It will be interesting to see how this plays out for second and third reading. I hope that the council members who have been skeptical will either present alternatives or throw their support behind the plan. The tax increase can succeed at the ballot behind the full support of council, and with plans to control spending in the future. Mrs. Milburn and Mr. Stuckert are right in that we must be prudent. However, the reality is clear-the City of Wilmington is in financial trouble due to a wide variety of factors, and the cuts that would have to be made to get to even in the budget would be extremely painful to those working for the city and for residents of the city. Fiscal responsibility and tax increases are not mutually exclusive, nor should they be. Everyone’s voices should be heard as council moves forward, and it is vital for citizens to know that the tax increase is needed and that the money coming in will be spent in a manner that is responsible and desirable for members of the community.

An Open Letter to Council about a Potential Tax Increase

To all of the members of Wilmington City Council and Mayor Stanforth:

Thank you for hosting the public meeting on Thursday about Wilmington’s current financial situation. I believe that for many in Wilmington, the information presented by Service Director Brian Shidaker and Council President Randy Riley was valuable and informational. Finance Committee Chairman Mark McKay did an admirable job of allowing conversation between council members to flow without much interruption. Although the meeting was long, the discussion between council and among the members of the public who attended was good, and there were several issues brought to the table.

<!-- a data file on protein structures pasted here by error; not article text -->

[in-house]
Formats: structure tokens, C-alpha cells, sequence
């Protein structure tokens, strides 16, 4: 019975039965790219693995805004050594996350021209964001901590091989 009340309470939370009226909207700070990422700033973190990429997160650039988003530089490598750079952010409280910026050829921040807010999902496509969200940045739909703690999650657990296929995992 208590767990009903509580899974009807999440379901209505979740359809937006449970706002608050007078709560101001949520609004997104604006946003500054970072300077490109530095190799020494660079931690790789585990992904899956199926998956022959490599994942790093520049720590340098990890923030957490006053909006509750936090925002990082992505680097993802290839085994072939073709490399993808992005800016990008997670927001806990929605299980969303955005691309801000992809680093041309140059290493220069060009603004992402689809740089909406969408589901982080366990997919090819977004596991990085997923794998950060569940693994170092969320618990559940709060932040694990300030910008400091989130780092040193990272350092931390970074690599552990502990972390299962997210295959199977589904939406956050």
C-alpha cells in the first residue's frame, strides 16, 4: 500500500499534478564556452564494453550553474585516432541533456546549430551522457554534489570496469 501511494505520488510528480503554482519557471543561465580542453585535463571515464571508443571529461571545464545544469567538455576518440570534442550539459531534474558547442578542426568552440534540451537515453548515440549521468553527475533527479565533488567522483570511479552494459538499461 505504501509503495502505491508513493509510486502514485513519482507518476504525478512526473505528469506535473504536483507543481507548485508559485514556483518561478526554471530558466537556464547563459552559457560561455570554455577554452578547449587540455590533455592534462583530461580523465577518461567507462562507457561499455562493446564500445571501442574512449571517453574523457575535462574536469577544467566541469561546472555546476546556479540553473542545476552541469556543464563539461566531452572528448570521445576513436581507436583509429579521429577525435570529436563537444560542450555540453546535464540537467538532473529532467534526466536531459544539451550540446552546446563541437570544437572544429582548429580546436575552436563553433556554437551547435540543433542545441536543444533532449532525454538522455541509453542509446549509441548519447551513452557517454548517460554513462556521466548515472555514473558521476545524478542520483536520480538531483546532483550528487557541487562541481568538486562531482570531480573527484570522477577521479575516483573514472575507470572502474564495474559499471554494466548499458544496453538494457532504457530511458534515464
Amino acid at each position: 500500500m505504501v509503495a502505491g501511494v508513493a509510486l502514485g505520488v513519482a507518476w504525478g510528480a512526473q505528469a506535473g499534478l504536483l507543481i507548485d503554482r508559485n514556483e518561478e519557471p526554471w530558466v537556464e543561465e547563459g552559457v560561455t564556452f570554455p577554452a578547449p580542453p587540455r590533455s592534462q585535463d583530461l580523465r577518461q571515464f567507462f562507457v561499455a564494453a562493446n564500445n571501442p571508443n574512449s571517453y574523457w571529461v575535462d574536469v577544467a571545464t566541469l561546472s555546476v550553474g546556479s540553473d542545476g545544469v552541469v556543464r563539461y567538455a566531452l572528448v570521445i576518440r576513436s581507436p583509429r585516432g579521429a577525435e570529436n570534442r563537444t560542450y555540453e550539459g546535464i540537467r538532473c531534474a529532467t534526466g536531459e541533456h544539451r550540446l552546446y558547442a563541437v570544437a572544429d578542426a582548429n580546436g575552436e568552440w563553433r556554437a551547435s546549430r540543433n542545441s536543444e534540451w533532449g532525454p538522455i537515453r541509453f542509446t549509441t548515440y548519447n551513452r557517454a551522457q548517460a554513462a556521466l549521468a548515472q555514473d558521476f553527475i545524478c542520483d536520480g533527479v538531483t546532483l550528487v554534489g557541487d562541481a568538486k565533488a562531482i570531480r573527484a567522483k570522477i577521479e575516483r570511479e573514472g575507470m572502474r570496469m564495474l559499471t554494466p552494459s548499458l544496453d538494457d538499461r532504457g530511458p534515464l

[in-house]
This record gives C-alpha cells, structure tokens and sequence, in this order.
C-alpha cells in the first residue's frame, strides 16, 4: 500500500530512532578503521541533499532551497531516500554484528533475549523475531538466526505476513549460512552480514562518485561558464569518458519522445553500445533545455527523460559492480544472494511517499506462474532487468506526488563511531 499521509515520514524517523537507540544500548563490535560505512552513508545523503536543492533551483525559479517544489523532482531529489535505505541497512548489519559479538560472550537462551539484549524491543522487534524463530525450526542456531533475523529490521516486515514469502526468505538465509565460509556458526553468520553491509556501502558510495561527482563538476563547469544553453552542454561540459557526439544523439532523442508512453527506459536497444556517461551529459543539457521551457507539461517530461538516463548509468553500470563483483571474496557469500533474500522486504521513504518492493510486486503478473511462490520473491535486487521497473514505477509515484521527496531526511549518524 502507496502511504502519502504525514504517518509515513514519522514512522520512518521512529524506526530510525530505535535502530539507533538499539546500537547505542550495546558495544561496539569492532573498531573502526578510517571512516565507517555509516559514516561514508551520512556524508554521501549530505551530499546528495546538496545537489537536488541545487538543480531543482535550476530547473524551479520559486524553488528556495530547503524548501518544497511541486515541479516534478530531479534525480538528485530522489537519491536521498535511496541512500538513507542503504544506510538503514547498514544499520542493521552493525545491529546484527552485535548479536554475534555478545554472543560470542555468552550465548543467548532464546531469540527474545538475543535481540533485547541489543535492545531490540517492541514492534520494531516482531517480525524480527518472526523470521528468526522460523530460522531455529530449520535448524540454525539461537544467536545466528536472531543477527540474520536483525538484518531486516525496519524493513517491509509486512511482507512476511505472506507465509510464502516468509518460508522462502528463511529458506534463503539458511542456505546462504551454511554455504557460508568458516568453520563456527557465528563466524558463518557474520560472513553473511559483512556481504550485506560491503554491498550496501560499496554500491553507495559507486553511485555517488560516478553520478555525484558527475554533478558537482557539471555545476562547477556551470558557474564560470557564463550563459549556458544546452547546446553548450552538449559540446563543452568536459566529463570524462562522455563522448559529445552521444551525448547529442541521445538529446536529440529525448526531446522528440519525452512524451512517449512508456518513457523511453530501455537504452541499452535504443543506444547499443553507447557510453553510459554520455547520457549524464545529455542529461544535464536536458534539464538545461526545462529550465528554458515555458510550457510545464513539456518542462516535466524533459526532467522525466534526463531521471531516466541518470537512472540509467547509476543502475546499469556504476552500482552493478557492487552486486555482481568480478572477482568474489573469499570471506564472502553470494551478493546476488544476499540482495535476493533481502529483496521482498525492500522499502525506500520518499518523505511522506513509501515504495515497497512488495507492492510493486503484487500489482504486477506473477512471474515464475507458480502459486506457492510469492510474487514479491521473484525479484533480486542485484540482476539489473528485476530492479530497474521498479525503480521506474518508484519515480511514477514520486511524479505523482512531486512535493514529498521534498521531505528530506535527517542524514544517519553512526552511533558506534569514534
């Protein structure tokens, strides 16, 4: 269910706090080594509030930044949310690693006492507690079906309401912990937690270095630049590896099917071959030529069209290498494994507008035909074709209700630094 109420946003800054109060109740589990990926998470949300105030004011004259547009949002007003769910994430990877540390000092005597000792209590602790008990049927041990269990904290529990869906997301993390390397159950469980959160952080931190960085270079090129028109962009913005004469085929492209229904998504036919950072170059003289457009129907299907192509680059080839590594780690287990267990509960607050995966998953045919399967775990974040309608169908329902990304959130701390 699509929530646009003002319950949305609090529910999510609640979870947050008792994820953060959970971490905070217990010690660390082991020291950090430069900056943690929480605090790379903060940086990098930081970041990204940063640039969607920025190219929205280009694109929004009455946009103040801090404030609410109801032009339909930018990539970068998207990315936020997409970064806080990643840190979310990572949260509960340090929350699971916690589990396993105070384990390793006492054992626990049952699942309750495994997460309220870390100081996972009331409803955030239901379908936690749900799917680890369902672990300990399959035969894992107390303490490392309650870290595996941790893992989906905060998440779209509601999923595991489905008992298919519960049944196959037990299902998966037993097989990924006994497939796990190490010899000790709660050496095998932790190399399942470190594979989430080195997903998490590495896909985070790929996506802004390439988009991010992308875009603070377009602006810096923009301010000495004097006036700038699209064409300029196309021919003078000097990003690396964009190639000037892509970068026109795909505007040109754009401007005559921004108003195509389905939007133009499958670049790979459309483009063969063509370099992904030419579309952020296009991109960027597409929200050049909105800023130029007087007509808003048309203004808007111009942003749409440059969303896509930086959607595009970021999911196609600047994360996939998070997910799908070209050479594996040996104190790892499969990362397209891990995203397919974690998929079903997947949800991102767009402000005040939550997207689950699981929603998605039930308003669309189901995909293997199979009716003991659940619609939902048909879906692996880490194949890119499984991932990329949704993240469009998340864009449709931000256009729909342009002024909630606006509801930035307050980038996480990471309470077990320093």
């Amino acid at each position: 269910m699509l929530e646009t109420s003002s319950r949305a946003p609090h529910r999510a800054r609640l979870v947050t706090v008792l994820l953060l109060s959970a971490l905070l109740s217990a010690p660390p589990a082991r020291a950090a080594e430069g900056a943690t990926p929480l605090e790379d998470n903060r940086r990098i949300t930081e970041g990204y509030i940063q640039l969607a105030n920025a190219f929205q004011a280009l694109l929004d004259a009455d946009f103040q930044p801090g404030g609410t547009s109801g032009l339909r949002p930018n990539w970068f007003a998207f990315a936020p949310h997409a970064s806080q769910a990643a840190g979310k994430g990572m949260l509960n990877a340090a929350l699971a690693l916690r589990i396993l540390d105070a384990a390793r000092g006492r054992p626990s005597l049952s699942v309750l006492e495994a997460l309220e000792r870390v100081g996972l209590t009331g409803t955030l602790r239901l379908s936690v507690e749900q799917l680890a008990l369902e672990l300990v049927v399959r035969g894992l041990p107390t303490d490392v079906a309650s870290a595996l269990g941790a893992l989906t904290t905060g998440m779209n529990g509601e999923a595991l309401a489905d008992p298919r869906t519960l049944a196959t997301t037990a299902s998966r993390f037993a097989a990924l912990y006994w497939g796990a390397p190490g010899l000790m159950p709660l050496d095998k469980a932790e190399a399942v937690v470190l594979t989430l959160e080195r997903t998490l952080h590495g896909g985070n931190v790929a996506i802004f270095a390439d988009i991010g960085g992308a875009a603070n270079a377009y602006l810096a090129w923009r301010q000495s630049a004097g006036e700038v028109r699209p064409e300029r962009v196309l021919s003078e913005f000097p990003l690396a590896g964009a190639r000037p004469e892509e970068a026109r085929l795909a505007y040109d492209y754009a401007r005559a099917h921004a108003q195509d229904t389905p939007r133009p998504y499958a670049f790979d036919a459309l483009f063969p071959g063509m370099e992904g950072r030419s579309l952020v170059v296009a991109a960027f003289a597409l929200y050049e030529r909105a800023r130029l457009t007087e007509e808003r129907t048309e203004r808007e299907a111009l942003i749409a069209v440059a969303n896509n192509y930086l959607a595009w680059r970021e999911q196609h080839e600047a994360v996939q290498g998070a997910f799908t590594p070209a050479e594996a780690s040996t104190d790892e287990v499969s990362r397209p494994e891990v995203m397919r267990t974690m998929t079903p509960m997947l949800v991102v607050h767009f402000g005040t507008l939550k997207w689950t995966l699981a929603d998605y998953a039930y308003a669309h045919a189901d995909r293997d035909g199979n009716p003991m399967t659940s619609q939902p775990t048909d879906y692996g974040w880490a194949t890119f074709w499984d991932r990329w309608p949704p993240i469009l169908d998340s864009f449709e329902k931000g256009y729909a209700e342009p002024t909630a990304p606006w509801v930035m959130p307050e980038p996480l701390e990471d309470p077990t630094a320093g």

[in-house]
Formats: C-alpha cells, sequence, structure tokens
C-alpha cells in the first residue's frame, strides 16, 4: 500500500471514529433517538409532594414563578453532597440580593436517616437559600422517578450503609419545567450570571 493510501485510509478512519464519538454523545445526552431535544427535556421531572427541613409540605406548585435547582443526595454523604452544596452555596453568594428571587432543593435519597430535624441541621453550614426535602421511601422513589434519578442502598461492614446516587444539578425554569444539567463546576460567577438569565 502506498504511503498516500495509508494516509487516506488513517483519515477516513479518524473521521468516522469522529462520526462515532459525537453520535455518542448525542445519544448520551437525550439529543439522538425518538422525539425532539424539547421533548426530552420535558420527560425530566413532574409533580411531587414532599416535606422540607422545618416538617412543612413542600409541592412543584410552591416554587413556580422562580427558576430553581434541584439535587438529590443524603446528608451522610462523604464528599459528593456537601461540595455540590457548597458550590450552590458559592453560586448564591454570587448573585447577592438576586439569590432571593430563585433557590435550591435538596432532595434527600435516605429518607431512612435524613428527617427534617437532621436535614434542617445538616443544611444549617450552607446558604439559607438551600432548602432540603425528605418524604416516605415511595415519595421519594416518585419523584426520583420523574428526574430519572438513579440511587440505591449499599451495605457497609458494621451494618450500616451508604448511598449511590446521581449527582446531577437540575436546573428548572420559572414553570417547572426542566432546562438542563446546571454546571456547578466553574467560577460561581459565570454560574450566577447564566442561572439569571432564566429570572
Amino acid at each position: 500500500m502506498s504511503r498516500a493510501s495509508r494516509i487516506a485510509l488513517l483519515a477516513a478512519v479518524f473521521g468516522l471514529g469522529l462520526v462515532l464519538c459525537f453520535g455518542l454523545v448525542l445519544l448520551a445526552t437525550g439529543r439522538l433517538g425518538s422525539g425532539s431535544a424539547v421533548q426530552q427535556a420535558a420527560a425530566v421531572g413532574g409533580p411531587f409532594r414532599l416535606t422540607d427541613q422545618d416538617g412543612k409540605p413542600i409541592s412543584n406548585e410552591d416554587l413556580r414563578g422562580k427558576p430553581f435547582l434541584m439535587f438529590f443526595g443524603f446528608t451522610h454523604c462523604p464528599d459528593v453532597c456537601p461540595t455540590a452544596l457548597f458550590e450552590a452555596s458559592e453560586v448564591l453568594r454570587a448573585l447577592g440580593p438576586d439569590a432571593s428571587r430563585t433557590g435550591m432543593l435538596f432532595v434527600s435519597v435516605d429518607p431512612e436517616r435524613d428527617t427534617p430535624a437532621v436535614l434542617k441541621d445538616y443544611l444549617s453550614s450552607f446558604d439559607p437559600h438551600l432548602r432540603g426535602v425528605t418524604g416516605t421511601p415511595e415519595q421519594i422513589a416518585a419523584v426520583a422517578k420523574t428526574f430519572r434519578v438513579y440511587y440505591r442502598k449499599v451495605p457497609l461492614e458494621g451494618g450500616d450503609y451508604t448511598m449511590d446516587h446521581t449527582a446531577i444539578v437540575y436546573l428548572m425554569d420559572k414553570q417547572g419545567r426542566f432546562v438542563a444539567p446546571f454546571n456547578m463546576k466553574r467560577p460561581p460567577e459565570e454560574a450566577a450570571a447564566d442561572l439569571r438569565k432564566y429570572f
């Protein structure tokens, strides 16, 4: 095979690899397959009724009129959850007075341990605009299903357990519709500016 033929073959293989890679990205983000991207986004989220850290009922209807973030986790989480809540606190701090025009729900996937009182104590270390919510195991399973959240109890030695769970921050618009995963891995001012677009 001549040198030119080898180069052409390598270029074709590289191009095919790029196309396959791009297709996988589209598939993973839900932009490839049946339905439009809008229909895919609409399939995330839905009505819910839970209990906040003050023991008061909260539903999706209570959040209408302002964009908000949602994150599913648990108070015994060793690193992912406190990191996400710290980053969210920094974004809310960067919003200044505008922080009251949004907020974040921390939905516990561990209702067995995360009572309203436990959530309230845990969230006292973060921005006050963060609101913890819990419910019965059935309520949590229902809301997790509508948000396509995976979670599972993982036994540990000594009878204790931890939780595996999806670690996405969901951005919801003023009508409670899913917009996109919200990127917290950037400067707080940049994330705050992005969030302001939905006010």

As it seems right now, Finance Committee seems to be leaning towards a recommendation to put a 0.5% earnings tax increase (likely temporary for five years). I believe that this is the best course of action in order to get something passed in fall election, and I hope that Finance Committee and Council work to bring this to the voters in this fall’s general election.

In my opinion, Council must consider the following issues: